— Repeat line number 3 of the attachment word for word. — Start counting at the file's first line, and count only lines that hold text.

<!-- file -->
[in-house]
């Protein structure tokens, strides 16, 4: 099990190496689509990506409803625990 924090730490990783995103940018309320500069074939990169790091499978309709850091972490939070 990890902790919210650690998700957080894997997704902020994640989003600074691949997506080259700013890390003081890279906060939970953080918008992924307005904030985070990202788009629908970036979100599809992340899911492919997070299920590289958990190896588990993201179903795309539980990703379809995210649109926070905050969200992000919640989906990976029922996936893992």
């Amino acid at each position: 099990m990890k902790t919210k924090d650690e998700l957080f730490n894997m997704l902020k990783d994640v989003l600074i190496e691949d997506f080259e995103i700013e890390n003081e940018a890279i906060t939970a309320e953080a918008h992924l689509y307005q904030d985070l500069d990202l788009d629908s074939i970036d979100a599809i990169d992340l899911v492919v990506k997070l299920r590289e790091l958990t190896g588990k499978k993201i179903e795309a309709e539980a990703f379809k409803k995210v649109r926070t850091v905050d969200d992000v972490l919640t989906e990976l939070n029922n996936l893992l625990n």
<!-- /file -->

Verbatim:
């Amino acid at each position: 099990m990890k902790t919210k924090d650690e998700l957080f730490n894997m997704l902020k990783d994640v989003l600074i190496e691949d997506f080259e995103i700013e890390n003081e940018a890279i906060t939970a309320e953080a918008h992924l689509y307005q904030d985070l500069d990202l788009d629908s074939i970036d979100a599809i990169d992340l899911v492919v990506k997070l299920r590289e790091l958990t190896g588990k499978k993201i179903e795309a309709e539980a990703f379809k409803k995210v649109r926070t850091v905050d969200d992000v972490l919640t989906e990976l939070n029922n996936l893992l625990n």